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Alarm over Kenya thermal power use

NEWS
By Moses Omusolo | October 9th 2019
Kenya Electricity Generating Company's Engineer Reuben Wekesa (2nd left) with media crew at their Kipevu One Thermal Power Station at the Port of Mombasa. [File, Standard]

Kenya has been urged to increase investment in reliable electricity connections to cut down on the use of diesel and petrol generators.

The International Finance Corporation (IFC) in a new study cited the higher economic and environmental costs of the continued use of thermal energy, with the country among the highest energy-producing countries through back-up generators.

The generator (Bugs) fleet count (diesel or petrol) in Kenya stands at 100,000 with installed capacity standing at more than 10,000 megawatts. This is roughly more than 1,000 GWh per year.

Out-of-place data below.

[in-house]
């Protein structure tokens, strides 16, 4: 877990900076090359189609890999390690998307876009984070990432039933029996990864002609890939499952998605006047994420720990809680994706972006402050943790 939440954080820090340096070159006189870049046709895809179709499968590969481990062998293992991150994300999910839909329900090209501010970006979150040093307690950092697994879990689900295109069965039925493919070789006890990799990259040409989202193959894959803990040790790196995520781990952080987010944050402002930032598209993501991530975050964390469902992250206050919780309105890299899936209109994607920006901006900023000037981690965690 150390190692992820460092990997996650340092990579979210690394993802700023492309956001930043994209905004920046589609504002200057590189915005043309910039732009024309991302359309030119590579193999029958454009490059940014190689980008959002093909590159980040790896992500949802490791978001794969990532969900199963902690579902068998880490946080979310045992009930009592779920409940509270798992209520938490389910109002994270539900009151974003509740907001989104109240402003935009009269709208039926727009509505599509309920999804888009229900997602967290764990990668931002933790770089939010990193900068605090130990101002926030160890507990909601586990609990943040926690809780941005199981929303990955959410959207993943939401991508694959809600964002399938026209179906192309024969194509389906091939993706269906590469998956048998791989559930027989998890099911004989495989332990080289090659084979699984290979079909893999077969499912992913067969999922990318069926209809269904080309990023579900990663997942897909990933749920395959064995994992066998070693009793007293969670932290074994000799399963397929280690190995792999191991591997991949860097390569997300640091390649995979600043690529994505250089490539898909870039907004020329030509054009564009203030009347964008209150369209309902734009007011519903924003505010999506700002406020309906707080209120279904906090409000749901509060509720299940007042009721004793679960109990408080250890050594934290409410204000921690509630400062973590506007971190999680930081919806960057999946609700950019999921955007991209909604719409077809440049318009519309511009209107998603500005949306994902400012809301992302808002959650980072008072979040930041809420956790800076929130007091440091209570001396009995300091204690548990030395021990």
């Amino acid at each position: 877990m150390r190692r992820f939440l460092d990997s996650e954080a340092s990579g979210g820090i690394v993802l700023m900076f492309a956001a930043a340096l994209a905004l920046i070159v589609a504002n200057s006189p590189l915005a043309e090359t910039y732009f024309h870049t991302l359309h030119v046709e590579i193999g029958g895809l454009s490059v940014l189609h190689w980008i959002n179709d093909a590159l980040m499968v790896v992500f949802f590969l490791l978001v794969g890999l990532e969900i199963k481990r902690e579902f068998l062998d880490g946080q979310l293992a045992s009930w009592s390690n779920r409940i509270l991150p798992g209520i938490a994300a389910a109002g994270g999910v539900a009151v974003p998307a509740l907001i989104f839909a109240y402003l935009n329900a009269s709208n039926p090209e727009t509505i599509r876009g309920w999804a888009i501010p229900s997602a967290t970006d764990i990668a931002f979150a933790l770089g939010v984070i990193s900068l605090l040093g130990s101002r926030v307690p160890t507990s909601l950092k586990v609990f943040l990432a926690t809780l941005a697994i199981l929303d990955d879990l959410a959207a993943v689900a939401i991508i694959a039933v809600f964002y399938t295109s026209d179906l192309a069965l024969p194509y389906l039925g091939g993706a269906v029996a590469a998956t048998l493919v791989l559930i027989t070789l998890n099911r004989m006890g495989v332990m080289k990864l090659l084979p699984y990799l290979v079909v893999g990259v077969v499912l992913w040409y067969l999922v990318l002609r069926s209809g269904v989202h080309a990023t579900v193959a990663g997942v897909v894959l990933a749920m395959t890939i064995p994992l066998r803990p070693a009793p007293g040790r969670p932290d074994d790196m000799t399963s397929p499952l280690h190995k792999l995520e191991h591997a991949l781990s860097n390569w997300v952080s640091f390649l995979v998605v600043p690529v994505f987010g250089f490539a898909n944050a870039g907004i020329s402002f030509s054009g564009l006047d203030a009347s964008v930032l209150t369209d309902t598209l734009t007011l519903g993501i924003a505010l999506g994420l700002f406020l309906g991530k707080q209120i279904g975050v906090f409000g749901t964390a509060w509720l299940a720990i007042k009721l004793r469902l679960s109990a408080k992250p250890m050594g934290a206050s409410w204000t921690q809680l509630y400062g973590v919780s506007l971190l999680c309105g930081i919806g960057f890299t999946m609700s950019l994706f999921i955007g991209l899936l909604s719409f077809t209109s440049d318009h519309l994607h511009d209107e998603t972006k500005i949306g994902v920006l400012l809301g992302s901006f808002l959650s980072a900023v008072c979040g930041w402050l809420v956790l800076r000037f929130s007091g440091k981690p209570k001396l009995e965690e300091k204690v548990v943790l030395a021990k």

“In sub-Saharan Africa, we estimate that generators account for the majority of power sector emissions of nitrogen oxides (NOx) and fine particulate matter (PM2.5), with their contribution to PM2.5 being equivalent to 35 per cent of the emissions from the entire transportation sector,“ says the report.

Titled, the Dirty Footprint of the Broken Grid the report also found that electricity from back-up generators is expensive, with up to $28 billion (Sh2.9 trillion) to $50 billion (Sh5.1 trillion ) spent by generator users globally on fuel each year.

“Operations and maintenance costs for generators could add an additional 10 per cent to 20 per cent to fuel service costs.”

However, according to the report, many households still depend on petrol back-up generators due to unreliable electricity connection.

“People use fossil fuel Bugs primarily because of an inability to access reliable electricity service from an area electric power system (the grid). For many, grid outages are a part of everyday life.”

The study found that these outages range from hundreds to thousands of hours annually in countries with weak grids.

“Based on published World Bank estimates, more than two billion people live with blackouts more than 100 hours a year and one billion with more than 1,000 hours,” said the report.

It found more than 19 million units, or 75 per cent of the fleet, are operated at sites with grid connection.

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